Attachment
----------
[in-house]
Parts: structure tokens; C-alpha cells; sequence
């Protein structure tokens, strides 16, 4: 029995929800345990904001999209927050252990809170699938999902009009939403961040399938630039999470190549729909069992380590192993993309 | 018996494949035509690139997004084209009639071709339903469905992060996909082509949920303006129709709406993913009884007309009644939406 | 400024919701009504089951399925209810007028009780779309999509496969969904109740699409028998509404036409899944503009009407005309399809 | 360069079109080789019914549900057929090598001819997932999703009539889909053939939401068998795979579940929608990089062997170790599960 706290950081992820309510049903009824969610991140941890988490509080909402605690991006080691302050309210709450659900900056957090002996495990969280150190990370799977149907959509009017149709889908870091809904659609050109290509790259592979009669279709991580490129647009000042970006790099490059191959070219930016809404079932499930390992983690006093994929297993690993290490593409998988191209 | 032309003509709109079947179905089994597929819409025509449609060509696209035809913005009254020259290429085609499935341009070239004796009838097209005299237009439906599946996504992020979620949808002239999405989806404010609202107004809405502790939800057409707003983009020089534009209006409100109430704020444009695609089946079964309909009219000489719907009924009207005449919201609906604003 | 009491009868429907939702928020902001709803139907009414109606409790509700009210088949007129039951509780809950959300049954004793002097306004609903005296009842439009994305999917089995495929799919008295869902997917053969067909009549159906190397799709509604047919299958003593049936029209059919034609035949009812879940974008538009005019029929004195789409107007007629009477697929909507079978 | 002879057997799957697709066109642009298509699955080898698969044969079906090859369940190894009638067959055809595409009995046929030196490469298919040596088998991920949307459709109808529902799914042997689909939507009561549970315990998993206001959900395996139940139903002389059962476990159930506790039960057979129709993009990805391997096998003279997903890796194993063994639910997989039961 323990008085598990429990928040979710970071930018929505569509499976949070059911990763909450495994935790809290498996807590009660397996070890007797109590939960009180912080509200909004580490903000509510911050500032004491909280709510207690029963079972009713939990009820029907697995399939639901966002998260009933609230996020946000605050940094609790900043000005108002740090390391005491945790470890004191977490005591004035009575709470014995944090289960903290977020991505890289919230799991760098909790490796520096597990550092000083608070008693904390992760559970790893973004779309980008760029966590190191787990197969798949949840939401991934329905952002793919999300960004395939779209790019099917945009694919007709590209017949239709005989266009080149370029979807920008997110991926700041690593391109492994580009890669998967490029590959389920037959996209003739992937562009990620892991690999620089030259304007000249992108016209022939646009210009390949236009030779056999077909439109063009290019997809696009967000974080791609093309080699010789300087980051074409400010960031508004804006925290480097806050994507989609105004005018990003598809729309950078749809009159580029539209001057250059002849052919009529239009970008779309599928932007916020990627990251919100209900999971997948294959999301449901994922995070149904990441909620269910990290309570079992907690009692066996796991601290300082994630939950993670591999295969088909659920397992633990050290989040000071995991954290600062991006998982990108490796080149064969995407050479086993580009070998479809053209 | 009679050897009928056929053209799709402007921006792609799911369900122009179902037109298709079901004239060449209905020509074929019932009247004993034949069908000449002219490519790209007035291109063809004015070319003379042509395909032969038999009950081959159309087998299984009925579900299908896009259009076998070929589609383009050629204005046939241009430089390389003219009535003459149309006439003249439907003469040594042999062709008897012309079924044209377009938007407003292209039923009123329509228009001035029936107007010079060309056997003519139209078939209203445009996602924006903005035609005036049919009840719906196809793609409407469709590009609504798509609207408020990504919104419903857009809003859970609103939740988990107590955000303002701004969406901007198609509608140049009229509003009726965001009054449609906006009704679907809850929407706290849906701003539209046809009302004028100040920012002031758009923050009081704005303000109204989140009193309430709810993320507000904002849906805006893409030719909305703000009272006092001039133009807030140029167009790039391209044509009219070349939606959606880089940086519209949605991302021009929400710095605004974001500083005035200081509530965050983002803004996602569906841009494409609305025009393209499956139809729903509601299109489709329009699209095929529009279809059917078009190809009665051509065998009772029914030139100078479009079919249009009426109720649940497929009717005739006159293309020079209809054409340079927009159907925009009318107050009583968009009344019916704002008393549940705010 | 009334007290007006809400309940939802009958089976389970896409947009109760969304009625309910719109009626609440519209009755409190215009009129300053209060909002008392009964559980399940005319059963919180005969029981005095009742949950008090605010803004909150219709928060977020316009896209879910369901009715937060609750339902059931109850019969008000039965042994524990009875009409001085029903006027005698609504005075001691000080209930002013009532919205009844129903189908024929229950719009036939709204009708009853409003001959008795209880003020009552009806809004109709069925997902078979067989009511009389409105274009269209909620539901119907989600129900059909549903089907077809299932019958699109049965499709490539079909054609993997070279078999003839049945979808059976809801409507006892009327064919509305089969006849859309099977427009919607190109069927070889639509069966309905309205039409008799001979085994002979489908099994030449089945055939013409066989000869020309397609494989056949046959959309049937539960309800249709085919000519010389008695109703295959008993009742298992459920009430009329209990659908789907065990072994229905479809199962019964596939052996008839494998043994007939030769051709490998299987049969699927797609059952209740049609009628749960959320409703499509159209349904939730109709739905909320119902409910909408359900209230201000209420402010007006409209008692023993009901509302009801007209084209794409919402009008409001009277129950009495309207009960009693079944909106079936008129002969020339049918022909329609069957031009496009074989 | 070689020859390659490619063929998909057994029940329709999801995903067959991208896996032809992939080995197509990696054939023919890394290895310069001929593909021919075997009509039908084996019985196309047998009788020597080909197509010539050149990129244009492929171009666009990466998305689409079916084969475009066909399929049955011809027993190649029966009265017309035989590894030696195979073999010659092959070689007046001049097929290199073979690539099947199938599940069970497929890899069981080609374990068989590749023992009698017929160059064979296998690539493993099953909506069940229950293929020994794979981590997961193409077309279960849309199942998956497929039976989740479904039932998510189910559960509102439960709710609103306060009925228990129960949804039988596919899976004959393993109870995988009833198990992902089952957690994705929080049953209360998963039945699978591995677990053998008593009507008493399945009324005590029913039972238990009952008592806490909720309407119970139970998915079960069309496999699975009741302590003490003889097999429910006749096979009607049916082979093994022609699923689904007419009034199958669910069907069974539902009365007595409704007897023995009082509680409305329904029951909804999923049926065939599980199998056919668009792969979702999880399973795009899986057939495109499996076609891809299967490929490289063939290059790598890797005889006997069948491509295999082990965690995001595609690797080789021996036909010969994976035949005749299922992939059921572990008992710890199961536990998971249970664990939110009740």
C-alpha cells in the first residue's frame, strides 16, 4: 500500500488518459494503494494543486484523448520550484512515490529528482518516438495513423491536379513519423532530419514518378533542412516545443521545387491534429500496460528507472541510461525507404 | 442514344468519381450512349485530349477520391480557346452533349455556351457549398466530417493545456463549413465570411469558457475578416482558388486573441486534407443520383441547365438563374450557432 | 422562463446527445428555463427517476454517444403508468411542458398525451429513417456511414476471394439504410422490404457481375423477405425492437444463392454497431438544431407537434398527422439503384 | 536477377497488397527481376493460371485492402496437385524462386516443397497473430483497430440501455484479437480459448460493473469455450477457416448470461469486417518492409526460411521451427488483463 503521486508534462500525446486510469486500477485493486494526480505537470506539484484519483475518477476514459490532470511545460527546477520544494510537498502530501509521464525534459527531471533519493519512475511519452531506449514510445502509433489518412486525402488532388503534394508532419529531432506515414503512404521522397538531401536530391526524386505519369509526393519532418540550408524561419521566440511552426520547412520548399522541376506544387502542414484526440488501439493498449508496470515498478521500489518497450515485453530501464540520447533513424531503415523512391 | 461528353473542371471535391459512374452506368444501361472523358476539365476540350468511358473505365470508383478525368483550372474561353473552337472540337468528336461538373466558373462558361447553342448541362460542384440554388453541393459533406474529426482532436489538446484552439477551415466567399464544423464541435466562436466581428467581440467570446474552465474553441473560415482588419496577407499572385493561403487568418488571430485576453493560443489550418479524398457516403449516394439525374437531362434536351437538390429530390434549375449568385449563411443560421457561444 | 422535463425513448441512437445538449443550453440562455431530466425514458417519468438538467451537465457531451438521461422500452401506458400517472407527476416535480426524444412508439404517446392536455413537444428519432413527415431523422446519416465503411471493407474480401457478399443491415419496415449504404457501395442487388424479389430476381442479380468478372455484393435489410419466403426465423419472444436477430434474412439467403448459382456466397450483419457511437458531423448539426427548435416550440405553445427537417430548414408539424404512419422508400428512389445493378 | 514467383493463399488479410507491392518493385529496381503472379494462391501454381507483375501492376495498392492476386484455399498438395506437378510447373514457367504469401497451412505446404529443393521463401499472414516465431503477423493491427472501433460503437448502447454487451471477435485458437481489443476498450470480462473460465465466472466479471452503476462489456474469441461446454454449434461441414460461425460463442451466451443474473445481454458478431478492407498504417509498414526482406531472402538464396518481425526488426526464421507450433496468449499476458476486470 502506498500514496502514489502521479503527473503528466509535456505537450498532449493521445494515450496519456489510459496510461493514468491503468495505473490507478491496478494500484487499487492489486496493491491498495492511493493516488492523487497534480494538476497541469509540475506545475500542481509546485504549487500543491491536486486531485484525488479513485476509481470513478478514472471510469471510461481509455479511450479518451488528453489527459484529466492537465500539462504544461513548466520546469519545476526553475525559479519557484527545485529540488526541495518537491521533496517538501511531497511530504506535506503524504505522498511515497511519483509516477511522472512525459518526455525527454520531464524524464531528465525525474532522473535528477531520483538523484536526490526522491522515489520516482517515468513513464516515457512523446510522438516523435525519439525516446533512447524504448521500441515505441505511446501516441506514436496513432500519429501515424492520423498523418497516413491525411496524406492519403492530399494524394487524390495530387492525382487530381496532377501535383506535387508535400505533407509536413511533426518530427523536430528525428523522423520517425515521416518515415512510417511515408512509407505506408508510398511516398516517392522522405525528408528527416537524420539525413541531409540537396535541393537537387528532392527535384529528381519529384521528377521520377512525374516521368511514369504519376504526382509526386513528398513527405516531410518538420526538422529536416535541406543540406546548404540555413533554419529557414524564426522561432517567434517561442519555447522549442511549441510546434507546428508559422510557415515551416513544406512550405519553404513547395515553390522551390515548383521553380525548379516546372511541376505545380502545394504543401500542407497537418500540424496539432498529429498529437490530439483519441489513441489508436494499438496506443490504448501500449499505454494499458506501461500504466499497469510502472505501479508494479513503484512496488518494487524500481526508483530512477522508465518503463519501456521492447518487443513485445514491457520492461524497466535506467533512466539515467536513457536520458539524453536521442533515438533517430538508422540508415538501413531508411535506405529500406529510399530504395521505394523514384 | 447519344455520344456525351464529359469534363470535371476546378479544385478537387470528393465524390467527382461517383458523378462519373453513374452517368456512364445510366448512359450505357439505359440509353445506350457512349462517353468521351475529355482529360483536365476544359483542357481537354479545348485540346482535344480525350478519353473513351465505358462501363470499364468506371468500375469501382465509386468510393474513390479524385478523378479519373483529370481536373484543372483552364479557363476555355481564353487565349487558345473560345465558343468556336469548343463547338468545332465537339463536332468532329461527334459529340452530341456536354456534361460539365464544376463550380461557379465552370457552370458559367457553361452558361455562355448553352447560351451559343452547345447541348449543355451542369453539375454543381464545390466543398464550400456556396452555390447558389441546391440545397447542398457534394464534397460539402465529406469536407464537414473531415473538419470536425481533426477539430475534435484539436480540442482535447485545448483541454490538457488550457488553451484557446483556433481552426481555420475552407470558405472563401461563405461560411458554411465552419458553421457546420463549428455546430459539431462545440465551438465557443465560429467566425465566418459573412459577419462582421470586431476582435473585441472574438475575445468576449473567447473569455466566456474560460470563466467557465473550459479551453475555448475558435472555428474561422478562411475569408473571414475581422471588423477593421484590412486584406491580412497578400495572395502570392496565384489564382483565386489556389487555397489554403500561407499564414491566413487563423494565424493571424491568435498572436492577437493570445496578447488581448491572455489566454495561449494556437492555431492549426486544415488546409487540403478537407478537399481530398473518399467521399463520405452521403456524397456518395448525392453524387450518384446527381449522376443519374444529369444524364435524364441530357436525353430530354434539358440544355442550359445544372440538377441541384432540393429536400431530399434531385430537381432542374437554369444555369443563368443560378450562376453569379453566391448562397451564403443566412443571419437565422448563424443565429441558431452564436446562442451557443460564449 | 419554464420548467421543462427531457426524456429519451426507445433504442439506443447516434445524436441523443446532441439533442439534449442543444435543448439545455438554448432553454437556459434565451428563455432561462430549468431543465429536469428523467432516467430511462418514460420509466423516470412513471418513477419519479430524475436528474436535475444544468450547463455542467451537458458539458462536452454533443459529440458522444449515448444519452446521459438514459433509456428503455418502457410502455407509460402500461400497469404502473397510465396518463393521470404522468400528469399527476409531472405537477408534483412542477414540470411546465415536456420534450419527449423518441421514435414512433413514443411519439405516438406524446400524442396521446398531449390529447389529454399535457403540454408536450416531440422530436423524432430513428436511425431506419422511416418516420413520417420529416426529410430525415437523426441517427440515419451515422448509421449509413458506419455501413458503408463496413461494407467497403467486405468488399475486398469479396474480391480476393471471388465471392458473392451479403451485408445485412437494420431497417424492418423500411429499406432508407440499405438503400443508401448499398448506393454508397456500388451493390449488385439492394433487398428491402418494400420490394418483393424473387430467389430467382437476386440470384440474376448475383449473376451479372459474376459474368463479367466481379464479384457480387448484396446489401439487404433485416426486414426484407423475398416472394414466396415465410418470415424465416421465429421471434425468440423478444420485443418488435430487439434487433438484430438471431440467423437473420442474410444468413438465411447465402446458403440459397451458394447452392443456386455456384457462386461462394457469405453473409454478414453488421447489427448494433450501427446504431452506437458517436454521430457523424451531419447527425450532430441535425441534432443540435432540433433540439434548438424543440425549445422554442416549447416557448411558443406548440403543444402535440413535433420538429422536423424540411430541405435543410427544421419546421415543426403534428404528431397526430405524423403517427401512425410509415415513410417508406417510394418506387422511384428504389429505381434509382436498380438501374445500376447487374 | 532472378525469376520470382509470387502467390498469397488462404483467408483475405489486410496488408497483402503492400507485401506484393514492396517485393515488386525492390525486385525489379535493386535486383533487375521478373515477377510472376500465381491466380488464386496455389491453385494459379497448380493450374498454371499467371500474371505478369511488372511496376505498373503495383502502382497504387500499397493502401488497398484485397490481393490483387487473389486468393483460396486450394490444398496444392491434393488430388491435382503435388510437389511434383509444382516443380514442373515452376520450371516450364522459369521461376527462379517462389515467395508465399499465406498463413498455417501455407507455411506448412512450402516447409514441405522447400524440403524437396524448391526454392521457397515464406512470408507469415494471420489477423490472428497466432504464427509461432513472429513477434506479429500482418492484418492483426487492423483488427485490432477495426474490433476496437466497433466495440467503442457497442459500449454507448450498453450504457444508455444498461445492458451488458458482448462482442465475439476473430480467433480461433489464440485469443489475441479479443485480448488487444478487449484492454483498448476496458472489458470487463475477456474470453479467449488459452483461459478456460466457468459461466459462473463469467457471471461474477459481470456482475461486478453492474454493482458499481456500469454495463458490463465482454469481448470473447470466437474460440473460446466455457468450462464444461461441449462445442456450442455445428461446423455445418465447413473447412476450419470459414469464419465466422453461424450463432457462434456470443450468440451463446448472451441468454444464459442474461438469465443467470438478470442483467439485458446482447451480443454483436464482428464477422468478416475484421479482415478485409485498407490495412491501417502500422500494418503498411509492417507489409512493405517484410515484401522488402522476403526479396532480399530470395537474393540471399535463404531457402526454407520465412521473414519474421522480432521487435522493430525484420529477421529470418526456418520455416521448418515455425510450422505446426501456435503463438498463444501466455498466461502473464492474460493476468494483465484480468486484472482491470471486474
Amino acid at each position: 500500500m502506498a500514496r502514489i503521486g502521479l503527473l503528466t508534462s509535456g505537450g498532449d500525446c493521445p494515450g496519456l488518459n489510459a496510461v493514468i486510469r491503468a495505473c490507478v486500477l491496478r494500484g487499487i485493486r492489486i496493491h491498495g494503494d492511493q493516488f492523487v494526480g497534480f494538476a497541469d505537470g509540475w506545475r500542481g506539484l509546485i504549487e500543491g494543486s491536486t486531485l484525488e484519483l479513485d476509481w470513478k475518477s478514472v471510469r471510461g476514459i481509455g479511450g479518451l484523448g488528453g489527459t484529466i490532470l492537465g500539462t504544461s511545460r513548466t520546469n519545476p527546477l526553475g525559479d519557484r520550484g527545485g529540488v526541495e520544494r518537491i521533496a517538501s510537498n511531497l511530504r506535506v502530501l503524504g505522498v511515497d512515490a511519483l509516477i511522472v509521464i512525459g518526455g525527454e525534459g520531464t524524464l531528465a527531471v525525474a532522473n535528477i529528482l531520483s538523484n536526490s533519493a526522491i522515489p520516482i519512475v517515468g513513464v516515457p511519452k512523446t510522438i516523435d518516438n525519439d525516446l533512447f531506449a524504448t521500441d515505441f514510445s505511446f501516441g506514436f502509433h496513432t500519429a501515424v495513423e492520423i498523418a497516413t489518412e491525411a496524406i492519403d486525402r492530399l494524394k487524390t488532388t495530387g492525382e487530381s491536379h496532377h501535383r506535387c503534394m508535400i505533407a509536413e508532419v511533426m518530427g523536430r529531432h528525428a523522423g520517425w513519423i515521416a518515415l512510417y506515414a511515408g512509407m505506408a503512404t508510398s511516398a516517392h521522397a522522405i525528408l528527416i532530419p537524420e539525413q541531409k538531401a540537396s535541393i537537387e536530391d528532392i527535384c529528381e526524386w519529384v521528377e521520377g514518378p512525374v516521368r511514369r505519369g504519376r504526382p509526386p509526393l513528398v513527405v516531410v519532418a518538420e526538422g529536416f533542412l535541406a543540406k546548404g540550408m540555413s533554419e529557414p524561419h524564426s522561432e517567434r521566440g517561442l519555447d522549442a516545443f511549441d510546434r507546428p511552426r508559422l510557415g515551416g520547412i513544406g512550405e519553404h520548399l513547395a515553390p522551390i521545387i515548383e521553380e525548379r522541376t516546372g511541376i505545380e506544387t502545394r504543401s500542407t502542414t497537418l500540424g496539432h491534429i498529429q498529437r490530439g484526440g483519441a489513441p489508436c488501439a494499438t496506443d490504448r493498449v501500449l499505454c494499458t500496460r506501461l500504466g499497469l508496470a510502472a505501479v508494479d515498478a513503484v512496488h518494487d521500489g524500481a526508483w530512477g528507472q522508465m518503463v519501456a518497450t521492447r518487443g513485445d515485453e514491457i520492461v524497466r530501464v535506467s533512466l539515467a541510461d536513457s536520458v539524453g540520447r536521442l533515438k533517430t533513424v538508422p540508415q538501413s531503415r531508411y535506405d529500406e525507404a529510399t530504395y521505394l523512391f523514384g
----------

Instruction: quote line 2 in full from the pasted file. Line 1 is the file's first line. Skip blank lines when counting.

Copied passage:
Parts: structure tokens; C-alpha cells; sequence